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The Phuket Vegetarian Festival is a colorful event, celebrating the Chinese community’s belief that abstinence from meat and various stimulants during the ninth lunar month of the Chinese calendar will help them obtain good health and peace of mind.
Though the origins of the festival are unclear, it is commonly thought that the festival was bought to Phuket by a wandering Chinese opera group who fell ill with malaria while performing on the island.
They decided to adhere to a strict vegetarian diet and pray to the Nine Emperor Gods to ensure the purification of the mind and body. To everyone’s amazement, the opera group made a complete recovery. The people celebrated by holding a festival that was meant to honor the gods and express the people’s happiness at surviving what was, in the 19th century, a fatal illness. Subsequently, the festival grew and developed into a spectacular annual event that is attended by thousands, with participants flying in from China and other parts of Asia.
One of the most exciting aspects of the festival is the various, (and sometimes gruesome) ceremonies, which are held to invoke the gods. Firewalking, body piercing and other acts of self-mutilation undertaken by participants acting as mediums of the gods have become more spectacular and daring as each year goes by. Men and women puncture their cheeks with various items including knives, skewers, and other household items. It is believed that the Chinese gods will protect such people from harm, and, strangely, little blood or scarring results from such mutilations. This is definitely not recommended viewing for the faint-hearted.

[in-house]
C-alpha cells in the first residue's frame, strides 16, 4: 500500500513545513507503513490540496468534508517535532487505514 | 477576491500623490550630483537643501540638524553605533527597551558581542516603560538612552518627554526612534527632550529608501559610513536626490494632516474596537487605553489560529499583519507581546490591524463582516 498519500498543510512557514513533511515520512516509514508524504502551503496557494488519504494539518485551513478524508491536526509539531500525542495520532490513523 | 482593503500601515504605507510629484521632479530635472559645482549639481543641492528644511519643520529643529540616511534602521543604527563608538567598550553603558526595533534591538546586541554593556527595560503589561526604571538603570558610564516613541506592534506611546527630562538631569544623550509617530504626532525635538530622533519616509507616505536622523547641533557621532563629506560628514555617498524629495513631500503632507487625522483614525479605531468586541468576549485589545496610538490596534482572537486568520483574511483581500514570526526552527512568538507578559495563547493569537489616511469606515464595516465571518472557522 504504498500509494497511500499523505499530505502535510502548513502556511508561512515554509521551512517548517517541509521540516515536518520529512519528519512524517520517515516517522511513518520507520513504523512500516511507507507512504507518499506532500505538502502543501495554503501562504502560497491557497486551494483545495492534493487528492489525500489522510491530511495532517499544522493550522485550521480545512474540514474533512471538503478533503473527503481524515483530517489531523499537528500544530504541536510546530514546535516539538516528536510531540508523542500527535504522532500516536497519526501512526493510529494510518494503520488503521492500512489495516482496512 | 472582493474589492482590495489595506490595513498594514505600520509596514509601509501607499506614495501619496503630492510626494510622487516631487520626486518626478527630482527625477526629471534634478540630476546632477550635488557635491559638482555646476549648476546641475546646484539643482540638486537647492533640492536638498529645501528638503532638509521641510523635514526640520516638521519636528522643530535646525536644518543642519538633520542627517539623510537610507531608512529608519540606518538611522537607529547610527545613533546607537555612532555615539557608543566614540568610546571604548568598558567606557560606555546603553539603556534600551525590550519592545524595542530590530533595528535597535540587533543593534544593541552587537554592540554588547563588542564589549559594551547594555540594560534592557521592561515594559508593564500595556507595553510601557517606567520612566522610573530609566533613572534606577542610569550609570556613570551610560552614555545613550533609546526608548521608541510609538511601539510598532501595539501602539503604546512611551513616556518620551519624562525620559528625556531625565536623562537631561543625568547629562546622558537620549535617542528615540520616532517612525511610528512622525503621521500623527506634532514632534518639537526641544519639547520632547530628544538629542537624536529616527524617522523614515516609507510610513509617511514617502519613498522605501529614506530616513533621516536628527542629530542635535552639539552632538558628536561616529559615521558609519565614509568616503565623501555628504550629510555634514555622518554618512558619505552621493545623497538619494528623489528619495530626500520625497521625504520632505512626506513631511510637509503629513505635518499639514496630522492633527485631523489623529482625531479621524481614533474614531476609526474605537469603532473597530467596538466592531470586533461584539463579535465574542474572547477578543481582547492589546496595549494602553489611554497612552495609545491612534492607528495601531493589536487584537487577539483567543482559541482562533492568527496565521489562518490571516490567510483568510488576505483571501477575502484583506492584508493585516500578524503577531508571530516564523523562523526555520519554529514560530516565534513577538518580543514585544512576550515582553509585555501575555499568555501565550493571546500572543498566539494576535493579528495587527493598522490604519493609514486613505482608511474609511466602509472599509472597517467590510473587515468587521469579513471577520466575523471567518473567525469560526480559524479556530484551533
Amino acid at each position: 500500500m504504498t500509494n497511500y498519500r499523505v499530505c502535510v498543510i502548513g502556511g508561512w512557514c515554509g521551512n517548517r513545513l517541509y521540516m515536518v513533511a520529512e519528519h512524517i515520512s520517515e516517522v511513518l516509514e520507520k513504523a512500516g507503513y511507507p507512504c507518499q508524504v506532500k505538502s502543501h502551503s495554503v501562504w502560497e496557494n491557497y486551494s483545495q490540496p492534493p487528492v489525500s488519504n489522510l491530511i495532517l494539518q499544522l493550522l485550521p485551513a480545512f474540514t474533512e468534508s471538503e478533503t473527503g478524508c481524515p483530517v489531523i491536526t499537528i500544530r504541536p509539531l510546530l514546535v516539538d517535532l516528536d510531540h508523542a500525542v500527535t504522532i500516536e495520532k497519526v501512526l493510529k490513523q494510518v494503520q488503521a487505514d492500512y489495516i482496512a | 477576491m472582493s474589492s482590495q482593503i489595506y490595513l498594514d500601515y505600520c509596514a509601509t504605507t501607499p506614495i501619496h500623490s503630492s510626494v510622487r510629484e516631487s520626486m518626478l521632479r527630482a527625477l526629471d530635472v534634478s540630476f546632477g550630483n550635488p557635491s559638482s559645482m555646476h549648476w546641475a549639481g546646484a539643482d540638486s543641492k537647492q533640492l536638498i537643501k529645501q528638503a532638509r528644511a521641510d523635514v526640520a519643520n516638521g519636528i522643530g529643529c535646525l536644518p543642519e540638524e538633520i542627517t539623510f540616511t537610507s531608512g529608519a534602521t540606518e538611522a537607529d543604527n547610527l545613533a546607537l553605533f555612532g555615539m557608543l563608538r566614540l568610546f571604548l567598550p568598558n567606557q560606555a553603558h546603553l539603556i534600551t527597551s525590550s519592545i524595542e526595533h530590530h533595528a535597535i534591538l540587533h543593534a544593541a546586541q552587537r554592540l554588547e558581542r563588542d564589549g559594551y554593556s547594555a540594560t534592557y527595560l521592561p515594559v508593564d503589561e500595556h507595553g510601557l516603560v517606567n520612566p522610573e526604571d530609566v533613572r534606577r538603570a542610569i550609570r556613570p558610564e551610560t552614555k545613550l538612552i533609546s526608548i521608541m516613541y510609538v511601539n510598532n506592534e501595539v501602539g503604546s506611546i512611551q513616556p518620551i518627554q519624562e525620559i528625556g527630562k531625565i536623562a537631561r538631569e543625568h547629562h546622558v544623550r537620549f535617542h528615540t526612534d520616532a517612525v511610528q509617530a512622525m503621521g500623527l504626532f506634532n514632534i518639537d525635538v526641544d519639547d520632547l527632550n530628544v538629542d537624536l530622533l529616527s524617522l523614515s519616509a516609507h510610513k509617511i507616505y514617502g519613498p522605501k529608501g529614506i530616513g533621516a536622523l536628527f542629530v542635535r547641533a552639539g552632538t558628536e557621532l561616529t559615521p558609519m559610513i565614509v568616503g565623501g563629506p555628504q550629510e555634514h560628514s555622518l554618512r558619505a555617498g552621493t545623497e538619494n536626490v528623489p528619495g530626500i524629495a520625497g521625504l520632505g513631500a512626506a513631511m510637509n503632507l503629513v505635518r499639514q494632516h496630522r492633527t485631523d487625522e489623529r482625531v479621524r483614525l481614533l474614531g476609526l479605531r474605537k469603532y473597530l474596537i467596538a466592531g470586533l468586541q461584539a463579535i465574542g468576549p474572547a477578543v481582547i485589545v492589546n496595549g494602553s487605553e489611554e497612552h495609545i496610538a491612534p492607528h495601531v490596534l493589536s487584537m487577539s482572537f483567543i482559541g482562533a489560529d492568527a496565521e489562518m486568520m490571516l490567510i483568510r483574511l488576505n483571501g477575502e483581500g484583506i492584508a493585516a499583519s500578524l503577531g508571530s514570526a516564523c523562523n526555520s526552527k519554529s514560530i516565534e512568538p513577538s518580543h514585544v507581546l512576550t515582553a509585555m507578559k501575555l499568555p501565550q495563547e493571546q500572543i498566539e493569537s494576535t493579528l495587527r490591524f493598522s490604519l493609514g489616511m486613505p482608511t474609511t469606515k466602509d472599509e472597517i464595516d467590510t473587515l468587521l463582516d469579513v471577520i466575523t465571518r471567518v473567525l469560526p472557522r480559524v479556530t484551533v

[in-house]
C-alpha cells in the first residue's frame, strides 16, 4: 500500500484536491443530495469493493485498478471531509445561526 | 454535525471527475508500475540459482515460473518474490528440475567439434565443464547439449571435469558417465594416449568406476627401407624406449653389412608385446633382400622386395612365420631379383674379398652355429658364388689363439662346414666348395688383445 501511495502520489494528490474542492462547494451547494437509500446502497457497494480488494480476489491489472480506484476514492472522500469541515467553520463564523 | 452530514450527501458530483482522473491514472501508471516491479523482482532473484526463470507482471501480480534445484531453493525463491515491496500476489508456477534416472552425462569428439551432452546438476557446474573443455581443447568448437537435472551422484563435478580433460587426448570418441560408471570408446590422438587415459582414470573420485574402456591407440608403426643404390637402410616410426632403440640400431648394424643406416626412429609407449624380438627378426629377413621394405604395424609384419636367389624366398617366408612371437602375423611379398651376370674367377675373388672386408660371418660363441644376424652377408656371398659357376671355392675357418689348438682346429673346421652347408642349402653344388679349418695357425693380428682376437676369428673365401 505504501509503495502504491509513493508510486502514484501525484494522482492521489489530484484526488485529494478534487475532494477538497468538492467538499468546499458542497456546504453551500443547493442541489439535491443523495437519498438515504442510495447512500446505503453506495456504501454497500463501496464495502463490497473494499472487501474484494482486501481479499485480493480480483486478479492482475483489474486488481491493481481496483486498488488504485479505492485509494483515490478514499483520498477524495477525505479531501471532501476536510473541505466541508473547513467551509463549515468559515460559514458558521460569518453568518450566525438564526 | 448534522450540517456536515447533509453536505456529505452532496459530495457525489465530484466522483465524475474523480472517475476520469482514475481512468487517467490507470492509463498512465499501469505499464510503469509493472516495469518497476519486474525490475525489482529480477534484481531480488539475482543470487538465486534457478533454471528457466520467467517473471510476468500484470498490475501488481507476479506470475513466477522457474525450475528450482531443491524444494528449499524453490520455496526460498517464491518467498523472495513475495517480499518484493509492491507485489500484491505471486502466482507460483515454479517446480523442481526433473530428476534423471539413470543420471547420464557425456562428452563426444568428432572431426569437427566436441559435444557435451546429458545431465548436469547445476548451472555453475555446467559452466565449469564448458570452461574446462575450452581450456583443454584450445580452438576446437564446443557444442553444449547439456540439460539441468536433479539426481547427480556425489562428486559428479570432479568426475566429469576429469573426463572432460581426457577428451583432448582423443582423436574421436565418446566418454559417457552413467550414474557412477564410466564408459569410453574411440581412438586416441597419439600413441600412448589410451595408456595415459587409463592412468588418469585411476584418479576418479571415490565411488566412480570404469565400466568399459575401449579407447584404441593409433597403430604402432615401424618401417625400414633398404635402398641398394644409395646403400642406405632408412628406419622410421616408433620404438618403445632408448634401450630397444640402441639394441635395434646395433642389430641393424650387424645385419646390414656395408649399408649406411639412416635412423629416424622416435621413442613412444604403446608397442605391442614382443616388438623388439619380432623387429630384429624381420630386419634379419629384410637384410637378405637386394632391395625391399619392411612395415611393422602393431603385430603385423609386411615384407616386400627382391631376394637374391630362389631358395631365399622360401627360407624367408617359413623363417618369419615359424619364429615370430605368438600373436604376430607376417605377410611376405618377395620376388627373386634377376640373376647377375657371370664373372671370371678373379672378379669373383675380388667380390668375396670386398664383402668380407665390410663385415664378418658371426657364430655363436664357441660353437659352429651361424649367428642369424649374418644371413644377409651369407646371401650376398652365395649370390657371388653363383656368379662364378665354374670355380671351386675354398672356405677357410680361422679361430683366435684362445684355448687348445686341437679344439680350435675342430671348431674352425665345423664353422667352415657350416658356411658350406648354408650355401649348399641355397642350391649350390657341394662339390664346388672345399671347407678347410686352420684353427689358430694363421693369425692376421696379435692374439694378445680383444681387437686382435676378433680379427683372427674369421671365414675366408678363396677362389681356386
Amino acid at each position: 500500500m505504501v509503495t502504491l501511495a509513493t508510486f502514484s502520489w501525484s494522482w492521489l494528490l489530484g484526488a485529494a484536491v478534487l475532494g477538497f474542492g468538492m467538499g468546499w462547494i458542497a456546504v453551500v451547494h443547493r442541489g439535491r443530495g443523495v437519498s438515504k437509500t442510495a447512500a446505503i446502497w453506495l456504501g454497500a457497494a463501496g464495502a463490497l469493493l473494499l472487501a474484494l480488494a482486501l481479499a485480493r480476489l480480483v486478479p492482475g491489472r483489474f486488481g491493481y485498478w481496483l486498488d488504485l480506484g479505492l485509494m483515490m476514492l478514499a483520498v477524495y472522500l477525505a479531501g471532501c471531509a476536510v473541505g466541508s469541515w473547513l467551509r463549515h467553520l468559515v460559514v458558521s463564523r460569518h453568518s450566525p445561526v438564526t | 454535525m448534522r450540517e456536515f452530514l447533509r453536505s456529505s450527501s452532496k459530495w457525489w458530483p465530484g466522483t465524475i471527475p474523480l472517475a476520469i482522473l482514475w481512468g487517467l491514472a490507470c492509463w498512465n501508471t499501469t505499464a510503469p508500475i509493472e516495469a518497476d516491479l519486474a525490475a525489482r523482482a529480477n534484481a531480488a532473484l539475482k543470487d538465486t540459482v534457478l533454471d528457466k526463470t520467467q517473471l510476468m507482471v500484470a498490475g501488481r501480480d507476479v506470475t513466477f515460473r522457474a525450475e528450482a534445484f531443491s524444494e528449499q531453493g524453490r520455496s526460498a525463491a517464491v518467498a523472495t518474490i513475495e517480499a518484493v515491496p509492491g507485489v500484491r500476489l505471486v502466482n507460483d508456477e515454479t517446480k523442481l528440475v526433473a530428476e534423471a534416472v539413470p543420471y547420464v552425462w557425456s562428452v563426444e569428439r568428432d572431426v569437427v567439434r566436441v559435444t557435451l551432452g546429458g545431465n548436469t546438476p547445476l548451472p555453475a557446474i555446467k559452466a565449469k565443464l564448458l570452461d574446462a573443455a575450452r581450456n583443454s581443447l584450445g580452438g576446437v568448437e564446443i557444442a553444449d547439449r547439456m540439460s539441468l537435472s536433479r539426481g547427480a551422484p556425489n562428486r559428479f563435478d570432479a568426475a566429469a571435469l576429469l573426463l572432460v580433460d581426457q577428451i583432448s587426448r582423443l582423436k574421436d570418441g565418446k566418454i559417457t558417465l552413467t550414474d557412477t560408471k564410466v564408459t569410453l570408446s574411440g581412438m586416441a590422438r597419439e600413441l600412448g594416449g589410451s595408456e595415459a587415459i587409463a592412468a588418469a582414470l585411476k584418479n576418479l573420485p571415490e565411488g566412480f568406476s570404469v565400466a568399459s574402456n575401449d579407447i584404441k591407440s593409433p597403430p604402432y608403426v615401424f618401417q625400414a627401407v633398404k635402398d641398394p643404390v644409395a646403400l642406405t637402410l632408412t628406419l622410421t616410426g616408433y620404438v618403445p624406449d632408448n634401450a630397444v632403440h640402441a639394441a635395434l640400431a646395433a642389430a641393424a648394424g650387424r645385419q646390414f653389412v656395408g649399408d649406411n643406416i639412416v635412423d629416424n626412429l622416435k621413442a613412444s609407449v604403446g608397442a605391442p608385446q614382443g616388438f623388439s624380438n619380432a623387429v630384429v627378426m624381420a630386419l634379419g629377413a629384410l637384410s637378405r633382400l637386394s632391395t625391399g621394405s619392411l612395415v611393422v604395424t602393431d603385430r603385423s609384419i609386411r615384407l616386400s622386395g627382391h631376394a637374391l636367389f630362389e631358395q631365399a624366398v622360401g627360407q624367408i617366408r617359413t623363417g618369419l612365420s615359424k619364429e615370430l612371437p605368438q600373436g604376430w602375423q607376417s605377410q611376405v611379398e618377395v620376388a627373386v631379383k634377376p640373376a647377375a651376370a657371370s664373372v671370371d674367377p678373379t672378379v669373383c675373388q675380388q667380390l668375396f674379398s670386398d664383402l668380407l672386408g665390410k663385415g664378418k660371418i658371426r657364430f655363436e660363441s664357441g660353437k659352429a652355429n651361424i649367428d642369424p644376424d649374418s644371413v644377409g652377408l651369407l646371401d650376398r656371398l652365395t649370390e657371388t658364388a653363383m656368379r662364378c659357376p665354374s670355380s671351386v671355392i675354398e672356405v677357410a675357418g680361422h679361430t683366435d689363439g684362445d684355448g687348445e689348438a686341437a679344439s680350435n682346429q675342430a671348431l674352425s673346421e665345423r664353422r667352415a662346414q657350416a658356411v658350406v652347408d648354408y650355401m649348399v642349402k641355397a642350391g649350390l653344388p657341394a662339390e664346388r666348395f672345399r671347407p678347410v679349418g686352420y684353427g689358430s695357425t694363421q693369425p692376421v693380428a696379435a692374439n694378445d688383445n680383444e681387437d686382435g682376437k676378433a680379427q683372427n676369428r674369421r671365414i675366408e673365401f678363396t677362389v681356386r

The ceremonies of the festival take place in the vicinity of the six Chinese temples scattered throughout Phuket. The main temple is Jui Tui Shrine, which is not far from the Fresh Market in Phuket Town. The first event is the raising of the Lantern Pole, an act that notifies the nine Chinese gods that the festival is about to begin. The pole is at least ten meters tall and once erected, celebrants believe that the Hindu god, Shiva descends, bringing spiritual power to the event.
For the next few days, members of the local Chinese/Thai community bring household idols to the temple, along with offerings of food and drink. It is assumed that the household gods will benefit from the annual injection of spiritual energy that fills the temple. Visitors can observe and even participate in the lighting of joss sticks and candles that are placed around the various idols.
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